Uptime, high availability, disaster recovery
Uptime, high availability, disaster recovery. Anyone that has been working in development or IT operations roles knows these terms. Maintaining these things is always touted as the most critical of critical tasks. Even with that in mind, we often slack in these areas. We don’t test our backups or run our applications with high availability in mind. One of the main factors that lead to these less than ideal deployments is that implementing a good high availability story, or testing our backups, adds time and/or complexity to our already busy day. All that being said, let’s take a look at a dead simple solution for one of those applications that many of us run: Jira.
The standard answer to making Jira highly available and provide a good disaster recovery story is to use Jira Data Center and follow this guide:
That guide shows you how to cluster multiple instances of the application behind a load balancer, then use a shared file system and a shared database underneath. This blog is not about the application layer or even the database (though we do have some fantastic guides for deploying databases using OpenEBS in our documentation). This is going to focus on a simple way to create a replicated storage layer specifically for the file system. Jira stores information on disks such as issue attachments, import/export files, and logos. These are all important in keeping Jira working correctly.
Deploying Jira on Kubernetes using OpenEBS is as simple as installing OpenEBS on Kubernetes, define a storage pool, define a storage class, define your persistent volume claim, and deploy the Jira container. That’s it…and if you are already using OpenEBS it is even simpler. Now, as for the specifics of how to do those things, see this guide:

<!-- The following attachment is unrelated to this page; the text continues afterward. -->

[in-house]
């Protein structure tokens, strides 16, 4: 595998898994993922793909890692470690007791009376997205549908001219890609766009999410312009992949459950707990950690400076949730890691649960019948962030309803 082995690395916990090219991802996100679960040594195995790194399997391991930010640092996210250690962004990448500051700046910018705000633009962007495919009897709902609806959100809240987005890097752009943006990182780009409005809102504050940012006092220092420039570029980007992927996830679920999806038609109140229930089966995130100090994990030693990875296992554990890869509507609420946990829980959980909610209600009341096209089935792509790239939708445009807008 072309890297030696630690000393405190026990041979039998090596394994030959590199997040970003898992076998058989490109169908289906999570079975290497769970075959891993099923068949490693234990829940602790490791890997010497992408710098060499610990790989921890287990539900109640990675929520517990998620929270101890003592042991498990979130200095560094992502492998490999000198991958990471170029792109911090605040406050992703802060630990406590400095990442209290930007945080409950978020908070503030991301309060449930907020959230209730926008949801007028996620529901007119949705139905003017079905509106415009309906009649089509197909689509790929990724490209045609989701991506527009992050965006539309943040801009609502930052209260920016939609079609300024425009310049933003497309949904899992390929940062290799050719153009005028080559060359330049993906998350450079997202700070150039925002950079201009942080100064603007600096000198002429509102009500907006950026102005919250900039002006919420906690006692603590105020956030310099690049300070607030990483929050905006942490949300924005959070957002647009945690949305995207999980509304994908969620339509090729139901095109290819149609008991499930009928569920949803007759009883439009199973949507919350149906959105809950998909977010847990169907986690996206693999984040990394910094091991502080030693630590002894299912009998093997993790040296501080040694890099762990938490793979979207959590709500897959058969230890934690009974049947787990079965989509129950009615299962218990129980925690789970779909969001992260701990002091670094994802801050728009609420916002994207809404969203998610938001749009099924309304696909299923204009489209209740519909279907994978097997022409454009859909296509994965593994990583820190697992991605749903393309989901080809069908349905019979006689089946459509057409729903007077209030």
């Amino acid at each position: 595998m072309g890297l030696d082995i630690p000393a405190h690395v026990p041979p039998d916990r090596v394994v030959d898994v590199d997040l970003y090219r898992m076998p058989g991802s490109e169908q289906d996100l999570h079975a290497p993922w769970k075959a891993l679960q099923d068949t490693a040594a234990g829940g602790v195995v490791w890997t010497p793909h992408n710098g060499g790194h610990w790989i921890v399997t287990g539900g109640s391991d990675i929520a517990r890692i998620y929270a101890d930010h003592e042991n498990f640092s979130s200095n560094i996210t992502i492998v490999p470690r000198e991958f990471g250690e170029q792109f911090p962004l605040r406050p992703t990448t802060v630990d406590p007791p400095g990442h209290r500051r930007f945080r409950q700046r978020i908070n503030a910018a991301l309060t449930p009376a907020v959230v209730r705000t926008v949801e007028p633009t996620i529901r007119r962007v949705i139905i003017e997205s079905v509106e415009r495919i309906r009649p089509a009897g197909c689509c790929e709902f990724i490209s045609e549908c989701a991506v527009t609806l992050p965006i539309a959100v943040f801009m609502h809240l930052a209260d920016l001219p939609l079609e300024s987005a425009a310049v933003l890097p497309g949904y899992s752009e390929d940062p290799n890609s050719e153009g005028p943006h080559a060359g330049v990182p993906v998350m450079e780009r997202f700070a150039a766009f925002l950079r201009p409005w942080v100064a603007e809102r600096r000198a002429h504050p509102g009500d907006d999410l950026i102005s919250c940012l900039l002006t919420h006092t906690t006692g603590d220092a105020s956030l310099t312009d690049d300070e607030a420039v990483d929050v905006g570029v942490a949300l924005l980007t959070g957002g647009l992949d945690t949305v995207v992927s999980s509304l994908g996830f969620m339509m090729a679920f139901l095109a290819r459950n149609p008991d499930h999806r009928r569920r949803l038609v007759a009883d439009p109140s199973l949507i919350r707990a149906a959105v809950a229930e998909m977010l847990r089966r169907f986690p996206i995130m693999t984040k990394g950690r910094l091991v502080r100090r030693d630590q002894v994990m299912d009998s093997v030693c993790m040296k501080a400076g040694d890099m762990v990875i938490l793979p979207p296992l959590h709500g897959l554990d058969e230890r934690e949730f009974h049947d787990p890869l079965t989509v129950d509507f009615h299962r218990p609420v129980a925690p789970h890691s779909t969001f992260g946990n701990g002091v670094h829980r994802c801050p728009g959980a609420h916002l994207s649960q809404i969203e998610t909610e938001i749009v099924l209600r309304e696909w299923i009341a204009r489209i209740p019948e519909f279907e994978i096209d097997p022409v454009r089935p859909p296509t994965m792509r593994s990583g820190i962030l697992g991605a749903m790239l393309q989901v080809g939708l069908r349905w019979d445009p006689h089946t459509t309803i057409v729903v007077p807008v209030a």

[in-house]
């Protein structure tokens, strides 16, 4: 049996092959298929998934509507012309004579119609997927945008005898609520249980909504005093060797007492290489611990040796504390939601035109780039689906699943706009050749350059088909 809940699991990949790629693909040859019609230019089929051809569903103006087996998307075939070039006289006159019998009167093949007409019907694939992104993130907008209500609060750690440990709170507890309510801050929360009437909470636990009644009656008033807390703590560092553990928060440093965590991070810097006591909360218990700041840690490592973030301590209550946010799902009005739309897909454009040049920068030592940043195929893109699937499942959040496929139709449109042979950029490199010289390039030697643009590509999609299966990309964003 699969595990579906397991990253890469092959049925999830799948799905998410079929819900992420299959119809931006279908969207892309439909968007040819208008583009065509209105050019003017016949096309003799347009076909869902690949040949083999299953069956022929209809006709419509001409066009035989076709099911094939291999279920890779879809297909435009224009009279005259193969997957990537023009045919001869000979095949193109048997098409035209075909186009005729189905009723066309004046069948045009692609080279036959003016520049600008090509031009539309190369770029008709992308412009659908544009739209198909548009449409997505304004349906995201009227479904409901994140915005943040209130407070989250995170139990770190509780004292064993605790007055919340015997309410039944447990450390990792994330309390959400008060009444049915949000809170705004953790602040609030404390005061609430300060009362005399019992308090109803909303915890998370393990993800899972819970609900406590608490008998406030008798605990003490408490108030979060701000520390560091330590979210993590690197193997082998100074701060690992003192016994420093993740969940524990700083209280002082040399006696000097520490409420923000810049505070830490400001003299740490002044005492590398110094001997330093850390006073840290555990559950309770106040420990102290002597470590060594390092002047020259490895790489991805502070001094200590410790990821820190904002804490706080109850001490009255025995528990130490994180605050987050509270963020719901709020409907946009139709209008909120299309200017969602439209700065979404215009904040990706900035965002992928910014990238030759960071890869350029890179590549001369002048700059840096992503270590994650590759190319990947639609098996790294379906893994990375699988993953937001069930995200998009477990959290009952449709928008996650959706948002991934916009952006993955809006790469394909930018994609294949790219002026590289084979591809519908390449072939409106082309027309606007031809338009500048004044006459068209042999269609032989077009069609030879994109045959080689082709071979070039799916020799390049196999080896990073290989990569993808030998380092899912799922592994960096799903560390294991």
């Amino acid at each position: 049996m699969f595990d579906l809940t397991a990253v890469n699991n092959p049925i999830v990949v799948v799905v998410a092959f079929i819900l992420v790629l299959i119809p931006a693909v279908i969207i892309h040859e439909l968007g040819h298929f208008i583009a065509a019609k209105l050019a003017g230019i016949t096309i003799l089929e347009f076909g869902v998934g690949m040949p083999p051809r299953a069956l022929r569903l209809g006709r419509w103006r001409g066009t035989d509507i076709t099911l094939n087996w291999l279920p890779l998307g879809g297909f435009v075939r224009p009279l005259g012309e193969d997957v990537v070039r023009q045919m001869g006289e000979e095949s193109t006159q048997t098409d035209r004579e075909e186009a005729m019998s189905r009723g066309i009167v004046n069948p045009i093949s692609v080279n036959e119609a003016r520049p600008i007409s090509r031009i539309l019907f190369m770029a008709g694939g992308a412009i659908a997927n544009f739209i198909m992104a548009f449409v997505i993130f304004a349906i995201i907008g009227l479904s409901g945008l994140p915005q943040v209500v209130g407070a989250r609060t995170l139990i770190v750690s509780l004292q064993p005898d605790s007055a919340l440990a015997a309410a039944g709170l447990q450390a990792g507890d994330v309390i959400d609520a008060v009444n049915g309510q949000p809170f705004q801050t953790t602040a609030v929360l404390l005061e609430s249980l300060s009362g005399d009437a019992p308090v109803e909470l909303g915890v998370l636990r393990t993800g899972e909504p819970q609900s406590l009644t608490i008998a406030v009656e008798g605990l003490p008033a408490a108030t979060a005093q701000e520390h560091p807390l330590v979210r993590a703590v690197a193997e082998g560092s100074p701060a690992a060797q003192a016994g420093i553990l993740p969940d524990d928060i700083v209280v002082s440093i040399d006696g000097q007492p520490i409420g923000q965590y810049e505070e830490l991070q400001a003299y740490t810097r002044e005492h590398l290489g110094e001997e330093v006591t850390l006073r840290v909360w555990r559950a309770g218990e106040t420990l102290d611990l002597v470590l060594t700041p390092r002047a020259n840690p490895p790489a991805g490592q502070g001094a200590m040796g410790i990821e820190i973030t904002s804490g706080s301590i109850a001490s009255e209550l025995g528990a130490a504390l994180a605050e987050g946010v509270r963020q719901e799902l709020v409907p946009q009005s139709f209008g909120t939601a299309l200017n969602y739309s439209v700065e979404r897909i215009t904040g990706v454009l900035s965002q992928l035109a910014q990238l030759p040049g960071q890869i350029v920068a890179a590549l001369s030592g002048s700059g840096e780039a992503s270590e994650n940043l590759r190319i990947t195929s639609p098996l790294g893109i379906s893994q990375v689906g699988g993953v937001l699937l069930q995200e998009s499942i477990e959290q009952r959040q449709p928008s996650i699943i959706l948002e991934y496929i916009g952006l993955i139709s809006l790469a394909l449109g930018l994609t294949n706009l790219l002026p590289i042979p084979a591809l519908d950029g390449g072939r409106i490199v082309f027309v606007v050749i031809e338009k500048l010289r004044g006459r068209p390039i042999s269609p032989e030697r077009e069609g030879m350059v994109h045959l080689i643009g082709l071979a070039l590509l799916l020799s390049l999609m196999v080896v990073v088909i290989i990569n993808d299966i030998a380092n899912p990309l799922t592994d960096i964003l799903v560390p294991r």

Once you have Jira deployed on your cluster, the easiest way to see your storage resources is through MayaOnline (hopefully you connected to MayaOnline while following the guide, if not the instructions are here. Here is an example of a Jira deployment as visualized through the MayaOnline topology pane:
By leveraging the power of replicas within OpenEBS we have quickly added fault tolerance to the storage attached to our Jira container. It was as simple as defining a replica count in the storage class. Since the replicas are spread across the cluster we no longer have to worry about the storage being a single point of failure. If one disk goes down, the controller will automatically route to one of the replicas with no intervention necessary.
As you can see OpenEBS has greatly simplified the process of making Jira more resilient in a containerized world. The ease of use of container attached storage makes tasks like these much simpler. It allows us to spend more time working on improving our applications or infrastructure, and less time worrying about its resiliency.
This article was first published on Apr 22, 2019 on OpenEBS's Medium Account